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Great Lakes Article:

Addressing the global water crisis
World Wildlife Fund
06/05/03


Gland, Switzerland - World Environment Day, commemorated every year on 5 June, is focusing this year on water, with particular reference to the 1.1 billion people with no access to improved water supply and the 2.4 billion people with no access to improved sanitation. WWF is calling for action to help safeguard the most precious source of life on our planet water.

Each year there are about 250 million cases of water-related diseases, with roughly 5-10 million deaths. By 2025 two-thirds of the world are expected to live in areas of water shortage or stress. The rate of decline of animal species and populations has also been shown to be greater in freshwater than in any other habitat around 50 per cent in the last 30 years according to WWF’s Living Planet Index signalling that one of the underlying causes of the freshwater crisis is the continuing degradation of land and water ecosystems.

WWF is urging world leaders to make firm commitments to implement the UN Millennium Development Goals and World Summit on Sustainable Development targets to halve the number of people without access to water and sanitation by 2015. The conservation organization emphasizes that investment in a healthy environment is essential for the provision of reliable supplies of clean water for people and nature. WWF is calling on the world's richest nations to fund a full range of options for delivery of food, water and sanitation services that support local communities and restore the health and function of ecosystems that is vital to safe and clean water supplies, risk prevention, and food security, rather than relying solely on expensive and socially and environmentally damaging infrastructure-based approaches.

There are 1,700 large dams being developed around the world. These dams will provide few benefits for most of the people who lack access to water and sanitation as they live in rural areas that this infrastructure does not reach. Instead the dams will help suck dry even more rivers, destroying the livelihoods of fishing communities. A growing number of rivers now rarely reach the sea, such as the Colorado River in USA and Mexico and the Yellow River in China.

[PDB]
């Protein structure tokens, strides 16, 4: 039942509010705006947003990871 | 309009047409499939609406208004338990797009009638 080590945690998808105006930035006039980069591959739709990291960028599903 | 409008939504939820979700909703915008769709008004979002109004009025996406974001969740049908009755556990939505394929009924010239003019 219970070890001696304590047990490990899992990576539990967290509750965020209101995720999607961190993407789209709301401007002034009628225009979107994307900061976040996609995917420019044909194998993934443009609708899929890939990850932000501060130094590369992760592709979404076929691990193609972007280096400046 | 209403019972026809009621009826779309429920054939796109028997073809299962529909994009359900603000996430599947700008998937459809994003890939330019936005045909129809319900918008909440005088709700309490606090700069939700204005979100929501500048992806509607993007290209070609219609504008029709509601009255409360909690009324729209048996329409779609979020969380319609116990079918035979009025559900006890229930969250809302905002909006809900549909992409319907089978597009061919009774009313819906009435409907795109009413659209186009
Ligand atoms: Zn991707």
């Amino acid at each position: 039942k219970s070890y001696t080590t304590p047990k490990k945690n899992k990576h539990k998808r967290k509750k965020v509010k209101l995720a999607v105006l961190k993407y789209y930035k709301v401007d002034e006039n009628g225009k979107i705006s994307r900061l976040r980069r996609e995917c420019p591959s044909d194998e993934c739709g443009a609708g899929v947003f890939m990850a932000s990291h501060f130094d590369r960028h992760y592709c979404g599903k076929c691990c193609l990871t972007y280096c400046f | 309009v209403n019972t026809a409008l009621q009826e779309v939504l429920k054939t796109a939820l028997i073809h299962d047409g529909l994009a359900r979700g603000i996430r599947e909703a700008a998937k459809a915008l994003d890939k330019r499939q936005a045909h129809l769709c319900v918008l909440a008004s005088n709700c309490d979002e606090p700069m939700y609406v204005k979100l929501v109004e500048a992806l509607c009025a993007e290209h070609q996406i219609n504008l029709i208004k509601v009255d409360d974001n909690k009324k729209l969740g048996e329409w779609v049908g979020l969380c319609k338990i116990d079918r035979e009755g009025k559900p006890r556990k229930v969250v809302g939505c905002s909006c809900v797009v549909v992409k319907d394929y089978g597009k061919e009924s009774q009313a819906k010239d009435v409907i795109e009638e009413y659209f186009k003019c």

At the recent G8 Summit, leaders of the G8 countries (Germany, Canada, the United States, France, Italy, Japan, the United Kingdom, and Russia) committed to an agreement to provide their poorer neighbors with technical, financial, and logistical support to address the water crisis. WWF criticizes the plan as repeating the ‘concrete led’ approach of building more dams and dykes that has failed to fix the global water crisis.

At the core of every effort to establish good health care, good government and a good economy is clean water, said Jamie Pittock, Director of WWF’s Living Waters Programme. Without it, there is no security and stability."

Water security often comes down to a battle of technologies, where nature and the people who depend on it lose to development interests. Governments must act to protect water at its source ensuring that natural resources are managed wisely and sustainably, said Jamie Pittock. The large sums of money planned for new infrastructure like dams should primarily be directed at repairing the environment to provide a more reliable and clean supply of water for people and nature.

For further information:
Lisa Hadeed
Communications Manager, Living Waters Programme
Tel: +41 22 3649030
E-mail: LHadeed@wwfint.org

Mitzi Borromeo
Press Officer, WWF International
Tel: +41 22 3649562
E-mail: MBorromeo@wwfint.org

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